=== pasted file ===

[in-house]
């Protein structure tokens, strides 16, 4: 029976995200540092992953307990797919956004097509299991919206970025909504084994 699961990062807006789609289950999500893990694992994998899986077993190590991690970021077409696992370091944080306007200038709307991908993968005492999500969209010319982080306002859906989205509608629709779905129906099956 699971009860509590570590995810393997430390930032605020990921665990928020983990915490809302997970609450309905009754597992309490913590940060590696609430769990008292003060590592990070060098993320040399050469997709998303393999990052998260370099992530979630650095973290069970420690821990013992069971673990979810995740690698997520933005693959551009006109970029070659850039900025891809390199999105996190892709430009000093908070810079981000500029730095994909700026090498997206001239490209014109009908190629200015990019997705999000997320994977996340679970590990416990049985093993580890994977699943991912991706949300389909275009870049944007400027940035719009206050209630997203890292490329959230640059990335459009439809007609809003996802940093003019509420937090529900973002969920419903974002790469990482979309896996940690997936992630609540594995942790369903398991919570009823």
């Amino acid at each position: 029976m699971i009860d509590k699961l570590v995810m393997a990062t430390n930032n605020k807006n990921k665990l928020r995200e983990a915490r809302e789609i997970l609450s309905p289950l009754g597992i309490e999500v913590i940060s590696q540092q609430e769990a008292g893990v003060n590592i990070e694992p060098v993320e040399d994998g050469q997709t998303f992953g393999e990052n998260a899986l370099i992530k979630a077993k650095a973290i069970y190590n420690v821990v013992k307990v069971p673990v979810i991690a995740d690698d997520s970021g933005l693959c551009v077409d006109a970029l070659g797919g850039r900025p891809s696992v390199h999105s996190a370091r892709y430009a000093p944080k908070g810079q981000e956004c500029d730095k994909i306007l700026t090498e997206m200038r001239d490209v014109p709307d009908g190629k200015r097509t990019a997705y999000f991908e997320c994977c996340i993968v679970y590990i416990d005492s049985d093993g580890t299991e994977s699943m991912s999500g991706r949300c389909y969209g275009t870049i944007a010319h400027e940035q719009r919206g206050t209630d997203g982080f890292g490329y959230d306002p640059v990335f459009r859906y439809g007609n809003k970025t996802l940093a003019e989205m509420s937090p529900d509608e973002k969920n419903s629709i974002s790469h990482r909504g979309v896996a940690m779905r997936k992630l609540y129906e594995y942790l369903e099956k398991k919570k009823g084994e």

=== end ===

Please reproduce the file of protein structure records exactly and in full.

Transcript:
[in-house]
């Protein structure tokens, strides 16, 4: 029976995200540092992953307990797919956004097509299991919206970025909504084994 699961990062807006789609289950999500893990694992994998899986077993190590991690970021077409696992370091944080306007200038709307991908993968005492999500969209010319982080306002859906989205509608629709779905129906099956 699971009860509590570590995810393997430390930032605020990921665990928020983990915490809302997970609450309905009754597992309490913590940060590696609430769990008292003060590592990070060098993320040399050469997709998303393999990052998260370099992530979630650095973290069970420690821990013992069971673990979810995740690698997520933005693959551009006109970029070659850039900025891809390199999105996190892709430009000093908070810079981000500029730095994909700026090498997206001239490209014109009908190629200015990019997705999000997320994977996340679970590990416990049985093993580890994977699943991912991706949300389909275009870049944007400027940035719009206050209630997203890292490329959230640059990335459009439809007609809003996802940093003019509420937090529900973002969920419903974002790469990482979309896996940690997936992630609540594995942790369903398991919570009823």
């Amino acid at each position: 029976m699971i009860d509590k699961l570590v995810m393997a990062t430390n930032n605020k807006n990921k665990l928020r995200e983990a915490r809302e789609i997970l609450s309905p289950l009754g597992i309490e999500v913590i940060s590696q540092q609430e769990a008292g893990v003060n590592i990070e694992p060098v993320e040399d994998g050469q997709t998303f992953g393999e990052n998260a899986l370099i992530k979630a077993k650095a973290i069970y190590n420690v821990v013992k307990v069971p673990v979810i991690a995740d690698d997520s970021g933005l693959c551009v077409d006109a970029l070659g797919g850039r900025p891809s696992v390199h999105s996190a370091r892709y430009a000093p944080k908070g810079q981000e956004c500029d730095k994909i306007l700026t090498e997206m200038r001239d490209v014109p709307d009908g190629k200015r097509t990019a997705y999000f991908e997320c994977c996340i993968v679970y590990i416990d005492s049985d093993g580890t299991e994977s699943m991912s999500g991706r949300c389909y969209g275009t870049i944007a010319h400027e940035q719009r919206g206050t209630d997203g982080f890292g490329y959230d306002p640059v990335f459009r859906y439809g007609n809003k970025t996802l940093a003019e989205m509420s937090p529900d509608e973002k969920n419903s629709i974002s790469h990482r909504g979309v896996a940690m779905r997936k992630l609540y129906e594995y942790l369903e099956k398991k919570k009823g084994e």